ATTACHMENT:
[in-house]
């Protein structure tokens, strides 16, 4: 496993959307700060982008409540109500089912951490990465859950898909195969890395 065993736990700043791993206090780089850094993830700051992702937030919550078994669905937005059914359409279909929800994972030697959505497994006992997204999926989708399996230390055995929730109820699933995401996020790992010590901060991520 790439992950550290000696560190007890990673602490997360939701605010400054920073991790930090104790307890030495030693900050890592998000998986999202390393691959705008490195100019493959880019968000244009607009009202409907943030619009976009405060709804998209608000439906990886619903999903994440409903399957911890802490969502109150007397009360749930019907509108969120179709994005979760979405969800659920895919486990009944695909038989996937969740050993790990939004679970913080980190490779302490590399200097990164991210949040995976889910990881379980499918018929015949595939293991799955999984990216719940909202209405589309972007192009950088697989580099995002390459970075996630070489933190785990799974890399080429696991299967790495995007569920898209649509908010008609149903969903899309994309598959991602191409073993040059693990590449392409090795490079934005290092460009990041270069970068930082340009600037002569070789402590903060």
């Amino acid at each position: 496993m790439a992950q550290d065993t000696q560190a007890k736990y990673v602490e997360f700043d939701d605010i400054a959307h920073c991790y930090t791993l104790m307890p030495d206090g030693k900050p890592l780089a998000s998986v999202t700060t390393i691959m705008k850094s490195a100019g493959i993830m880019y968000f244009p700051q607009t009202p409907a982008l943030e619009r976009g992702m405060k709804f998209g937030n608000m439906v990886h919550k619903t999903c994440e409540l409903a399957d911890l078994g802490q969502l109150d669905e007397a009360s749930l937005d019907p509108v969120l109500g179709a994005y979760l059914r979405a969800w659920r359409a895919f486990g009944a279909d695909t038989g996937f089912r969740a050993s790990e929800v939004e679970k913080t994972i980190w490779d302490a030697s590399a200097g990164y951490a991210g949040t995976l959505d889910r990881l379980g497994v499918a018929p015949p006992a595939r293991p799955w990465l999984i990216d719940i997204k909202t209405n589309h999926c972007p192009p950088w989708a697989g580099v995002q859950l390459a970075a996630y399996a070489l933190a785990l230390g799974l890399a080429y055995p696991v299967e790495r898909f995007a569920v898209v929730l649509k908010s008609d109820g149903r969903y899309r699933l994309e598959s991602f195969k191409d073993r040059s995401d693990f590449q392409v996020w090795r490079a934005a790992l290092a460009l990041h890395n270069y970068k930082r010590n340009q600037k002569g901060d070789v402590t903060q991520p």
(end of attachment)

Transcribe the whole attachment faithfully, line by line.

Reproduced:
[in-house]
């Protein structure tokens, strides 16, 4: 496993959307700060982008409540109500089912951490990465859950898909195969890395 065993736990700043791993206090780089850094993830700051992702937030919550078994669905937005059914359409279909929800994972030697959505497994006992997204999926989708399996230390055995929730109820699933995401996020790992010590901060991520 790439992950550290000696560190007890990673602490997360939701605010400054920073991790930090104790307890030495030693900050890592998000998986999202390393691959705008490195100019493959880019968000244009607009009202409907943030619009976009405060709804998209608000439906990886619903999903994440409903399957911890802490969502109150007397009360749930019907509108969120179709994005979760979405969800659920895919486990009944695909038989996937969740050993790990939004679970913080980190490779302490590399200097990164991210949040995976889910990881379980499918018929015949595939293991799955999984990216719940909202209405589309972007192009950088697989580099995002390459970075996630070489933190785990799974890399080429696991299967790495995007569920898209649509908010008609149903969903899309994309598959991602191409073993040059693990590449392409090795490079934005290092460009990041270069970068930082340009600037002569070789402590903060």
């Amino acid at each position: 496993m790439a992950q550290d065993t000696q560190a007890k736990y990673v602490e997360f700043d939701d605010i400054a959307h920073c991790y930090t791993l104790m307890p030495d206090g030693k900050p890592l780089a998000s998986v999202t700060t390393i691959m705008k850094s490195a100019g493959i993830m880019y968000f244009p700051q607009t009202p409907a982008l943030e619009r976009g992702m405060k709804f998209g937030n608000m439906v990886h919550k619903t999903c994440e409540l409903a399957d911890l078994g802490q969502l109150d669905e007397a009360s749930l937005d019907p509108v969120l109500g179709a994005y979760l059914r979405a969800w659920r359409a895919f486990g009944a279909d695909t038989g996937f089912r969740a050993s790990e929800v939004e679970k913080t994972i980190w490779d302490a030697s590399a200097g990164y951490a991210g949040t995976l959505d889910r990881l379980g497994v499918a018929p015949p006992a595939r293991p799955w990465l999984i990216d719940i997204k909202t209405n589309h999926c972007p192009p950088w989708a697989g580099v995002q859950l390459a970075a996630y399996a070489l933190a785990l230390g799974l890399a080429y055995p696991v299967e790495r898909f995007a569920v898209v929730l649509k908010s008609d109820g149903r969903y899309r699933l994309e598959s991602f195969k191409d073993r040059s995401d693990f590449q392409v996020w090795r490079a934005a790992l290092a460009l990041h890395n270069y970068k930082r010590n340009q600037k002569g901060d070789v402590t903060q991520p």